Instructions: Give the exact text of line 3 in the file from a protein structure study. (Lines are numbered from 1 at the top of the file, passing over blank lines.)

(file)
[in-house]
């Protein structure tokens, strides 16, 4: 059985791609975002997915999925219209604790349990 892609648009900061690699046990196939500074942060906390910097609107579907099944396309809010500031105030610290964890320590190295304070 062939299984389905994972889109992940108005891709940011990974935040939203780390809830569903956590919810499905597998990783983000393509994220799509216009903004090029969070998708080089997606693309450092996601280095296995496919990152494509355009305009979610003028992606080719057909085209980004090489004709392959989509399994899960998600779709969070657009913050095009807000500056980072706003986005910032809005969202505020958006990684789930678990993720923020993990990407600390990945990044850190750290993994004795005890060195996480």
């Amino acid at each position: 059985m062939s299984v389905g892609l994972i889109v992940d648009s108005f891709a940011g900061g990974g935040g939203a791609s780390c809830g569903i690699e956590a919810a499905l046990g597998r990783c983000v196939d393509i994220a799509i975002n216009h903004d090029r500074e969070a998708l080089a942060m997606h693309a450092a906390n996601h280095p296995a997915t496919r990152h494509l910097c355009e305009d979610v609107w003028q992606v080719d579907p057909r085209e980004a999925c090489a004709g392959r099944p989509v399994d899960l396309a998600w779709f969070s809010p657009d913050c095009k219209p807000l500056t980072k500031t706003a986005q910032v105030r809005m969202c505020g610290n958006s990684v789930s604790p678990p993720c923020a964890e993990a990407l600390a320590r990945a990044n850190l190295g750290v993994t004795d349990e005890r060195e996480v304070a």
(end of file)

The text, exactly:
């Amino acid at each position: 059985m062939s299984v389905g892609l994972i889109v992940d648009s108005f891709a940011g900061g990974g935040g939203a791609s780390c809830g569903i690699e956590a919810a499905l046990g597998r990783c983000v196939d393509i994220a799509i975002n216009h903004d090029r500074e969070a998708l080089a942060m997606h693309a450092a906390n996601h280095p296995a997915t496919r990152h494509l910097c355009e305009d979610v609107w003028q992606v080719d579907p057909r085209e980004a999925c090489a004709g392959r099944p989509v399994d899960l396309a998600w779709f969070s809010p657009d913050c095009k219209p807000l500056t980072k500031t706003a986005q910032v105030r809005m969202c505020g610290n958006s990684v789930s604790p678990p993720c923020a964890e993990a990407l600390a320590r990945a990044n850190l190295g750290v993994t004795d349990e005890r060195e996480v304070a």